5

I want to have class scope alias to the vector from an argument.

For exapmale:

class Solution {
private:
     vector<int> b; // I want that &b = a, where a from function solve
     int f(int i) {
          // here I want to use vector<int> a, 
          // not passing it as a function argument every time
     }
public:
     int solve(vector<int>& a) {
          // here I want to do smth like b = a; which works for O(1)
     }
};

Unfortunatelly, I can't just declare vector<int> &b; , because of the error: declaration of reference variable 'b' requires an initializer

Could you please, explain how to do it in C++11/14?

Update: I can't change the declaration of int solve(vector<int>& a), the interface provided from outside.

Update: I've changed the code to the more explicit. Looks like I shouldn't do again because in answers and comments people use original variable names. I'm sorry, don't have much experience with StackOverflow.

6
  • What does "allice" mean? Commented Jul 1, 2016 at 2:24
  • alias, sorry, didn't see typo without glasses.
    – lebed2045
    Commented Jul 1, 2016 at 2:29
  • so what will happen if someone calls f before they called solve ?
    – M.M
    Commented Jul 1, 2016 at 3:42
  • maybe f is to be called purely from within solve. taking from "not passing it as a function argument every time", and considering "I can't change the declaration of int solve(vector<int>& _a), the interface provided from outside" - I gather solve is the entry point and given _a is not available any other way (that has been suggested), f seems to be intended to be used from within solve, or else how could you receive a in f? Commented Jul 1, 2016 at 3:58
  • yes, you're right. Let me change the code .
    – lebed2045
    Commented Jul 1, 2016 at 5:16

1 Answer 1

5

Maybe this?

class Solution {
public:
     vector<int> a;
     int maxCoins(const vector<int>& _a) { // const because copying
          a.assign( _a.begin(), _a.end() );
     }
};

But know that you can also do this if you want a reference to the original vector<int> rather than a copy:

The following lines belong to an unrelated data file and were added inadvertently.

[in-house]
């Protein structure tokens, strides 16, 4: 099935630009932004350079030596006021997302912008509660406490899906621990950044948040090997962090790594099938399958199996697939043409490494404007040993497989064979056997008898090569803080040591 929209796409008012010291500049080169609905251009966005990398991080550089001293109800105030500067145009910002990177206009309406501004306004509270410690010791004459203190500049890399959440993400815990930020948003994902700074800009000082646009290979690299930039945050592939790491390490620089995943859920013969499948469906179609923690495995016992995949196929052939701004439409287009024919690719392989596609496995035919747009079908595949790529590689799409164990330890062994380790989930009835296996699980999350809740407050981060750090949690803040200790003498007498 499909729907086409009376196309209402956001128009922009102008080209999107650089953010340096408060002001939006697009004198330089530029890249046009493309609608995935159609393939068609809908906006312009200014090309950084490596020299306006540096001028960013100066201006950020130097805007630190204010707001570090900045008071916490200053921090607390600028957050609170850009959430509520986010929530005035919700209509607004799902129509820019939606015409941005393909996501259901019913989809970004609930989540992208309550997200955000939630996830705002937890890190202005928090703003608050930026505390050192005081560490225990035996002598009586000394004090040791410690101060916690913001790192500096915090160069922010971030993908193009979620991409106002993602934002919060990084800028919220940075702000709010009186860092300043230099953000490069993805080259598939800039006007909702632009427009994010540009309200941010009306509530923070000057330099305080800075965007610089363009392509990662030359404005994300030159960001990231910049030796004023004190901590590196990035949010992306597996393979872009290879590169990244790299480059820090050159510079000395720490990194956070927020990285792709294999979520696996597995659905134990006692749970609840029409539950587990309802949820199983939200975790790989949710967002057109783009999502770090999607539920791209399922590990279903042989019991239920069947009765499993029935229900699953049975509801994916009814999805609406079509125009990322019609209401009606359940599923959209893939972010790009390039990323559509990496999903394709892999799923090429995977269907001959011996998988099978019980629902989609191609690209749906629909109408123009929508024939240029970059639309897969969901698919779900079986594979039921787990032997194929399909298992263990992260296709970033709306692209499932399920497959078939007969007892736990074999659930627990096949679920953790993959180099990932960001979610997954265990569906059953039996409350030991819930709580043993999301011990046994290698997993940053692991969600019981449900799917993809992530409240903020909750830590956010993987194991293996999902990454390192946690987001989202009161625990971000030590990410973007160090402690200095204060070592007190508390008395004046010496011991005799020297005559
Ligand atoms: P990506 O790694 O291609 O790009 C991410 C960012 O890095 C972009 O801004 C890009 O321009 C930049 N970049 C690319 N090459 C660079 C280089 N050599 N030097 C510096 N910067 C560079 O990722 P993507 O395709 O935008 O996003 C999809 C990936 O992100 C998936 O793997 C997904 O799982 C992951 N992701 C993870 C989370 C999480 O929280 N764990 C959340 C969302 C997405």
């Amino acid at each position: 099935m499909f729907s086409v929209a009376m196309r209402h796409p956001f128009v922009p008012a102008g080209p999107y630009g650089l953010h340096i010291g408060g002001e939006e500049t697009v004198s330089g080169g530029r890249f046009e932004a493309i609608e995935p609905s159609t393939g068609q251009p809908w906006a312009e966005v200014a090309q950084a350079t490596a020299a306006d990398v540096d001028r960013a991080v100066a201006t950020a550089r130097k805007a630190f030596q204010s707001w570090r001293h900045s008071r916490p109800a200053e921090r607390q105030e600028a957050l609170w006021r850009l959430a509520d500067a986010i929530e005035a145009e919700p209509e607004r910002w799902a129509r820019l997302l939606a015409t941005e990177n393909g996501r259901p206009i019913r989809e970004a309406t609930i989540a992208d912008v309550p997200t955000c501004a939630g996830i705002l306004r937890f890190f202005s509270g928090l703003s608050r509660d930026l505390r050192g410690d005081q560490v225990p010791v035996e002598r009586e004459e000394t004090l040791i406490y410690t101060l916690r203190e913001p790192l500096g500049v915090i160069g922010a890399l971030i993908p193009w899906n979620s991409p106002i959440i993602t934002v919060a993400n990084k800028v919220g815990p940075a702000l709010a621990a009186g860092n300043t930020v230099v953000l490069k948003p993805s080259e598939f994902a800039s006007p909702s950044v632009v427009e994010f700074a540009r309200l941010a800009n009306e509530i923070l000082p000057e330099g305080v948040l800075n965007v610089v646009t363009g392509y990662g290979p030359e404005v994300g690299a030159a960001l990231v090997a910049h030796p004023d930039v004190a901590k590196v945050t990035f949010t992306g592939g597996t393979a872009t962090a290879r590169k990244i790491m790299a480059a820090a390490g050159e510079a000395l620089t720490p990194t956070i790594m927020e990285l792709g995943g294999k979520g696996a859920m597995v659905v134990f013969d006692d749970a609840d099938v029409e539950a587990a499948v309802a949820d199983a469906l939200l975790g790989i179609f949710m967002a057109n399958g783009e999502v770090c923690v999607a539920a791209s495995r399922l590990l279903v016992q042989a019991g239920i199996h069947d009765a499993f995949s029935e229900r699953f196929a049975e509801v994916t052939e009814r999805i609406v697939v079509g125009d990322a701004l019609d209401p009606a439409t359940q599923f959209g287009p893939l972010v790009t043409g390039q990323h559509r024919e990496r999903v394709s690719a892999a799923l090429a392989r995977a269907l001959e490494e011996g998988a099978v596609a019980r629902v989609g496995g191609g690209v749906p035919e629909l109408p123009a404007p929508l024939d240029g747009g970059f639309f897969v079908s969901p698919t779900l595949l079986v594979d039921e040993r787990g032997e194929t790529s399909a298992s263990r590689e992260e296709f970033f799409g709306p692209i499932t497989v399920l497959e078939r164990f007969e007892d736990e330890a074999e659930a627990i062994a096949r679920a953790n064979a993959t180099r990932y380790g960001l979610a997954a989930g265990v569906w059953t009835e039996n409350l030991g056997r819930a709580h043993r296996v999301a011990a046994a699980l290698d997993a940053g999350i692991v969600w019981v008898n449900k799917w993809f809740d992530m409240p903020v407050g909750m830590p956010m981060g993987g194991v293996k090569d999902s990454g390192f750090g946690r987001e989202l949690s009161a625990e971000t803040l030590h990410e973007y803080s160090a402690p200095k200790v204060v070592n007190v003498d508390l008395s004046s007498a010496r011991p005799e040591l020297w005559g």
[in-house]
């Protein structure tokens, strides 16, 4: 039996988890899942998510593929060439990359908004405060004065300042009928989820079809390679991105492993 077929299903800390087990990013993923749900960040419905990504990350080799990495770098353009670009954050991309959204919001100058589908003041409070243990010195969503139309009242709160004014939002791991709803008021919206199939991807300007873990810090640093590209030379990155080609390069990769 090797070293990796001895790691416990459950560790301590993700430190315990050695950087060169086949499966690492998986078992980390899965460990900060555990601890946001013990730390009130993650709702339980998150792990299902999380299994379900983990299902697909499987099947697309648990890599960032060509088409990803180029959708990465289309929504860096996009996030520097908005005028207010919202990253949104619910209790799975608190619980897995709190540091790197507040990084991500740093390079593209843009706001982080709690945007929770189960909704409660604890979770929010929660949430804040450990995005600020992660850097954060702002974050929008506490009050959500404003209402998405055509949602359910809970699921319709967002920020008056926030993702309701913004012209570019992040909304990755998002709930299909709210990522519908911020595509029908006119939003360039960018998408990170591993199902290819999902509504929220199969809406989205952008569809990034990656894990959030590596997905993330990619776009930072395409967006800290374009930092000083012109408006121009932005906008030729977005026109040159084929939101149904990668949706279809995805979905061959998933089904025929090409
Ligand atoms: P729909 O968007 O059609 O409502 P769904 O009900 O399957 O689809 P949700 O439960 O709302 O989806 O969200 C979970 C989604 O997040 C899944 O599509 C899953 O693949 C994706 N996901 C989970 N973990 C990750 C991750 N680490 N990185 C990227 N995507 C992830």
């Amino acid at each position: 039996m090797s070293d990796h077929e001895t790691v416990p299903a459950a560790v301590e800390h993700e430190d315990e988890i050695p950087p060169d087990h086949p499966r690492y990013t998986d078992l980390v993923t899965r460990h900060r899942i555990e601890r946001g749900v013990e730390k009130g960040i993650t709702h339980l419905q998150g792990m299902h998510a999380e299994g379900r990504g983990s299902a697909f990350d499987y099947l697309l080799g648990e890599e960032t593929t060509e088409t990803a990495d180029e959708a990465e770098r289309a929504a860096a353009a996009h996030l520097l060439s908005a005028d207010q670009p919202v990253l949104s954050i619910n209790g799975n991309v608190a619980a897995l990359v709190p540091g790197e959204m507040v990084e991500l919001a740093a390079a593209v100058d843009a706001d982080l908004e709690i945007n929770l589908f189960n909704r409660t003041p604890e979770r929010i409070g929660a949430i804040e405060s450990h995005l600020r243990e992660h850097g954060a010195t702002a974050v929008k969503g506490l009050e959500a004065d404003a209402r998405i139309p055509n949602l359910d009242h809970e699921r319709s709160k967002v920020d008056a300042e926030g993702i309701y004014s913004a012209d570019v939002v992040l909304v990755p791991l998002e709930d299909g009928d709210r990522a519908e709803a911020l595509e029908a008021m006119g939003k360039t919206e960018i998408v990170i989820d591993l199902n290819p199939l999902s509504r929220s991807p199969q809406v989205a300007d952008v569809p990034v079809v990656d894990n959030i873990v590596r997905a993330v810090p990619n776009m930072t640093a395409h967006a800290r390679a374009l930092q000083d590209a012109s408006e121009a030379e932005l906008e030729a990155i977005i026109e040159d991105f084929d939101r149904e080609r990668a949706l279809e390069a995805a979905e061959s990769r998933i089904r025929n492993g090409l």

class Solution {
public:
     vector<int> & a;
     int maxCoins(vector<int>& _a) : a( _a ) {}
};

Update

This is probably closest. You cannot re-initialize a reference, but then this is exactly the use-case for pointers.

class Solution {
public:
     vector<int> * a;
     int f(int i) {
         a->size(); // can access indirectly
         (*a)[1]; // element access is slightly trickier
         vector<int> & _a = *a; // or can create a direct ref
         _a.size();
     }
     int solve(vector<int>& _a) {
         a = &_a; // store address to _a. a reference is like any local variable unless doing something funny
     }
};

Update 2 - using no pointers

#include <functional>

class Solution {
public:
     // vector<int> a;
     typedef vector<int> datatype;
     datatype blankref;
     std::reference_wrapper<datatype> a = blankref;
     int f(int i) {
          vector<int> & _a = a;
     }
     int solve(vector<int>& _a) {
          a = std::ref(_a);
     }
};

You can't avoid the fact that references are assign-once. References in a class instance have to be assigned using initializer syntax. To have a re-usable reference, you need to have a newly initialized object each time.

To help us here, thanks to advice in comments, there is std::reference_wrapper<T> type that can hold instances of references. It can be assigned to using std::ref( _a ) repeatedly.

Honestly pointers are not inelegant when used right, imo. It comes down to use case and what you believe you would need. Performance wise this probably won't be as good as with pointers (because of temporary objects being constructed), though no guarantees... it should perform similarly in any case.

9
  • Thanks for the answer! 1) works for O(n) because of assign and I can't change the declaration of solve/maxCoins function. 2) Compiler return the error: only constructors take member initializers
    – lebed2045
    Commented Jul 1, 2016 at 2:35
  • I don't think you can copy a vector<> in O(1). The copy constructor / assignment operations will copy each element individually (what if they're classes?), and otherwise you have std::swap to exchange two vectors' contents. What is your use case, do you need a accessible temporarily within the class (the original value) or do you need a copy to work with? If you just need to access, I'd recommend pointers or an RAII / token object, otherwise you're stuck with O(n) due to how vector is copied. Commented Jul 1, 2016 at 2:39
  • Yes, you're right, I don't really need the other copy of vector, I need reference copy which is in fact alias to the same piece of memory. I understand, how to do it with pointer, however I was looking for more elegant way.
    – lebed2045
    Commented Jul 1, 2016 at 2:41
  • I've changed the question description. Sorry for not clear title.
    – lebed2045
    Commented Jul 1, 2016 at 2:44
  • There is a way to avoid pointers, can show how if you think it'll help, but it involves making a new struct / class just to do it. Worth it? (sometimes) Commented Jul 1, 2016 at 2:45

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